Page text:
Exploring Free Radicals & The Effect On Extrinsic Skin Aging

Exploring Free Radicals & The Effect On Extrinsic Skin Aging


The skin is exposed to many extrinsic factors of aging daily from ionizing radiation, stress, alcohol, smoking, exposure to UV rays, and more. These extrinsic factors have been shown to make up 80% of free radicals that lead to skin aging. Free radicals are also known as reactive oxygen species (ROS) and accumulate with age because, as we age, our skin produces fewer antioxidants.

Free radical molecules cause oxidative stress in the body, leading to free radical damage and skin aging. While the skin has natural antioxidant protectants, free radicals still damage the skin due to direct exposure and penetration from extrinsic factors.

This blog will explore free radical damage to skin cells and how topical oxygen application can help restore the skin to its youthful appearance. 

Let’s Talk About Free Radicals

Free radicals are a by-product of human metabolism that can be found in our body’s cells and outside sources or extrinsic factors such as UV light from the sun or pollution. These free radicals are the root cause of extrinsic skin aging; which is why it’s so important to protect your skin from them.

Free radicals can damage cell membranes, break down collagen and elastin fibers, speed up melanocyte activity (which causes hyperpigmentation), and cause inflammation in blood vessels (resulting in redness or puffiness).

When free radicals run rampant throughout our body, it contributes to oxidative stress. This can cause all sorts of health problems, not just to the skin. So, not only does oxidative stress lead to premature aging, but it has also been linked to heart disease, cancer, diabetes, and even Alzheimer’s.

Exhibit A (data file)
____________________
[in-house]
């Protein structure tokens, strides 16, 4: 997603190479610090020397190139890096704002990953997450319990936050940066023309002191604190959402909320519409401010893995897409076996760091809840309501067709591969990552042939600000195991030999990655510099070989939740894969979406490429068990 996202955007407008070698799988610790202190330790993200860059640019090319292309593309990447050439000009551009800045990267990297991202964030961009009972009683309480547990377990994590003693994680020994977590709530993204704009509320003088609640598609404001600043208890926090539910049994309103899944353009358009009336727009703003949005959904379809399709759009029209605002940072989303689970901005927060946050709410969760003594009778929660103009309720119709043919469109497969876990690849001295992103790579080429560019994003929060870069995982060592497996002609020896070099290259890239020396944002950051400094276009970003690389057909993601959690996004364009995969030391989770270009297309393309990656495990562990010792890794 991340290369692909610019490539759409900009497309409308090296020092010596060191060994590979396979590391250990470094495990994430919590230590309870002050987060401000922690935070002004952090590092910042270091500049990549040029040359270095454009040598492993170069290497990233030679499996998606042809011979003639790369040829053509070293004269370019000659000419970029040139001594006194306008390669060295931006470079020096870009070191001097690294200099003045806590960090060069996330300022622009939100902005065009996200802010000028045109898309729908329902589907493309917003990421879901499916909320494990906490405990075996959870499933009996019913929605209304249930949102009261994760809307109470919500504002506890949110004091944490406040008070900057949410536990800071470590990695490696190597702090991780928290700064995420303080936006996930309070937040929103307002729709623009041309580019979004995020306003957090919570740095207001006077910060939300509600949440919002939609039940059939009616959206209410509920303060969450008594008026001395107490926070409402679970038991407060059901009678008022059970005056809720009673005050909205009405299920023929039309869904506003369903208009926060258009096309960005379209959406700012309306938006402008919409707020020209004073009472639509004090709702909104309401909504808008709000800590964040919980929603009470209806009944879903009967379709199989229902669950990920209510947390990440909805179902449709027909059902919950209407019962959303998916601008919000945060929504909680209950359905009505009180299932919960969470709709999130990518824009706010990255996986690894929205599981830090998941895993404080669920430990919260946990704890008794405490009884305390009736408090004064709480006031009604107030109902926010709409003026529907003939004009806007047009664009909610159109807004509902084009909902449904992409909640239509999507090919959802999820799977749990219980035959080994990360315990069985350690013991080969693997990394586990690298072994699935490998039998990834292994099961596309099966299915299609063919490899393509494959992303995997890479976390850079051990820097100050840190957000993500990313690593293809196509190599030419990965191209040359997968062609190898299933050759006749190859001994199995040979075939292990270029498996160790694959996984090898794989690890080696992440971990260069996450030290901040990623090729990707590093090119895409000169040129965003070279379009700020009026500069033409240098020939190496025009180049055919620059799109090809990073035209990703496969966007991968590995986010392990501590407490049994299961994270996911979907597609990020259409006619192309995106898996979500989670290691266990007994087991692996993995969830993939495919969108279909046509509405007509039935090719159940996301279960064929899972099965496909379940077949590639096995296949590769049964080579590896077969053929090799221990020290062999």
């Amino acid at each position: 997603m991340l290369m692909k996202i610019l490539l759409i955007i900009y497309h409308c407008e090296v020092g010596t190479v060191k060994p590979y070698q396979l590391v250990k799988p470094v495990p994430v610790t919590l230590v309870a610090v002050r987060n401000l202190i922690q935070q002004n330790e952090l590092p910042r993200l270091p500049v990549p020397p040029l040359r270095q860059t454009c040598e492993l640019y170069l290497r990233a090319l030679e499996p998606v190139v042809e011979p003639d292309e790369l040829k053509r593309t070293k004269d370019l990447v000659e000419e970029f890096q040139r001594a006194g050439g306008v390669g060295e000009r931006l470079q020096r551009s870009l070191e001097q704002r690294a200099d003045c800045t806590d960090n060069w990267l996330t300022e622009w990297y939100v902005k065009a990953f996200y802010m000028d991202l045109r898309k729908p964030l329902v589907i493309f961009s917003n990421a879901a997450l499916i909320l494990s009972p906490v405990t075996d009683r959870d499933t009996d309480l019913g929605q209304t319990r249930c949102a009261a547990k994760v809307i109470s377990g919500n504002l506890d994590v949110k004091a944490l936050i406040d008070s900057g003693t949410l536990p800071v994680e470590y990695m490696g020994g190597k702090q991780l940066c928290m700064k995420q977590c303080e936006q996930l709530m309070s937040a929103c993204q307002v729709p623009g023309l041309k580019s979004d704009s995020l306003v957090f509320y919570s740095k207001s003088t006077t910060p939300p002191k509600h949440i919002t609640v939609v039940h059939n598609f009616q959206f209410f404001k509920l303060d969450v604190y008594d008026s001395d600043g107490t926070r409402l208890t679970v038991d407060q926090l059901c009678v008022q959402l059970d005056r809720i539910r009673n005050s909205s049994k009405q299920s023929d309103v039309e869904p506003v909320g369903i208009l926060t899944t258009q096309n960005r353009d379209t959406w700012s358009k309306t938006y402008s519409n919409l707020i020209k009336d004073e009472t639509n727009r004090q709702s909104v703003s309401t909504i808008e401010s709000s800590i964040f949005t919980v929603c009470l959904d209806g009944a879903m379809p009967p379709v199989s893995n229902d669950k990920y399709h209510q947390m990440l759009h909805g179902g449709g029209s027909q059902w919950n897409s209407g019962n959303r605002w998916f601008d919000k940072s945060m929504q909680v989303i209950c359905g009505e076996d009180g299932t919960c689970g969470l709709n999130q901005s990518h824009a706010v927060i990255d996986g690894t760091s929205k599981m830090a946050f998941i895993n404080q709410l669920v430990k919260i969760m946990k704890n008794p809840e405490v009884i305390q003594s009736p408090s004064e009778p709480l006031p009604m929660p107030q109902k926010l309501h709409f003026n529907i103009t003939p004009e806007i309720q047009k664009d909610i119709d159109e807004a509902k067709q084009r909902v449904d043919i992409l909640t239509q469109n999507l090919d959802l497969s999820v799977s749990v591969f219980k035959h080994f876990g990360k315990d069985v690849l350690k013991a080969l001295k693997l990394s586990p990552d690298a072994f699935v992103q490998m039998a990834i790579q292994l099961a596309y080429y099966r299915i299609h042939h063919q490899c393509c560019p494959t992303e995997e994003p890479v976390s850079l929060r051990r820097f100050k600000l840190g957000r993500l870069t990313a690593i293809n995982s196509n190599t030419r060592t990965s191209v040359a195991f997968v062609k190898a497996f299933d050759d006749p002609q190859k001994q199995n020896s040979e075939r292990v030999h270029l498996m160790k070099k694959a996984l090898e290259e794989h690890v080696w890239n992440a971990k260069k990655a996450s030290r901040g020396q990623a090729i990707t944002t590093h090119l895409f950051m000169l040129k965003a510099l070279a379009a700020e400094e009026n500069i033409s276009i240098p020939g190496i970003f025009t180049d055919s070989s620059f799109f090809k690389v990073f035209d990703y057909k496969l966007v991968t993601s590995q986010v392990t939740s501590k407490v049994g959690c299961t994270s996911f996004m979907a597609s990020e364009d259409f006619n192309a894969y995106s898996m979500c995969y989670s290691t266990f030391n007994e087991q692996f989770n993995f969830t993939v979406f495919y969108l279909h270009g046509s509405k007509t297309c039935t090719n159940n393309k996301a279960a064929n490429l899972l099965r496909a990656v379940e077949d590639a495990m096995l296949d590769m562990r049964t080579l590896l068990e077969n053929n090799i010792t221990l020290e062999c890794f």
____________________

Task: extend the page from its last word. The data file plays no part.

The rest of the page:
The skin can be protected from free radicals endogenously with melanin, enzymatic antioxidants, and specific vitamins, including vitamins A, C, and E.

Free Radical Activity

Although the environment poses dangers to the skin in the form of toxins, free radicals are inevitable by-products of the body’s processes, including cellular regeneration.

Topically applied oxygen fights off free radicals in damaged cells. As oxygen is broken down by the body’s cells, unpaired free electrons are released. Seeking an oppositely-charged molecule, they cling to healthy cells, which results in damaging the cells which may release harmful chemicals. However, under extrinsic and intrinsic healthy conditions, the body produces enough antioxidants to maintain the level of free radicals in the skin and body.

Free Radical Scavengers

Free radical scavengers are defined as molecules or substances that fight off or normalize free radicals in damaged skin. Free radical scavengers, such as the antioxidant vitamins (found in ECHO2 Oxygen Infusing Treatments) and acids, neutralize free radicals and halt production. While the aging process cannot be stopped, the use of topical oxygen has been shown to provide impressive results in cell hydration and regeneration.

Oxygen’s Effect on Free Radicals & Skin Aging

Free radicals and ECHO2 Oxygen Infusing Treatments

ECHO2 Oxygen Infusing Treatments topically infuse millions of oxygen molecules per second with our proprietary blend of concentrated vitamins and minerals.

The ECHO2 infusing handpiece aerosolizes our solutions in a pressurized stream of oxygen to penetrate and saturate the skin. Three key ingredients in the treatment, retinyl palmitate (derived from vitamin A), vitamin C, and vitamin E, are free radical scavengers. These key ingredients act as antioxidants to help fight free radicals in skin cells.

As we age, our skin’s natural creases and wrinkles become more defined. Improving the health of our skin by keeping it oxygenated, hydrated, and minimizing free radicals helps nourish, replenish, and reverse the extrinsic aging processes that cause fine lines and wrinkles.

If you’re a skincare professional and think offering ECHO2 Oxygen Infusing Treatments can help your clients prevent free radical damage, contact us to learn more.


Dermatol Res Pract. 2012; 2012: 135206. Published online 2012 Feb 29. DOI: 10.1155/2012/135206 ht

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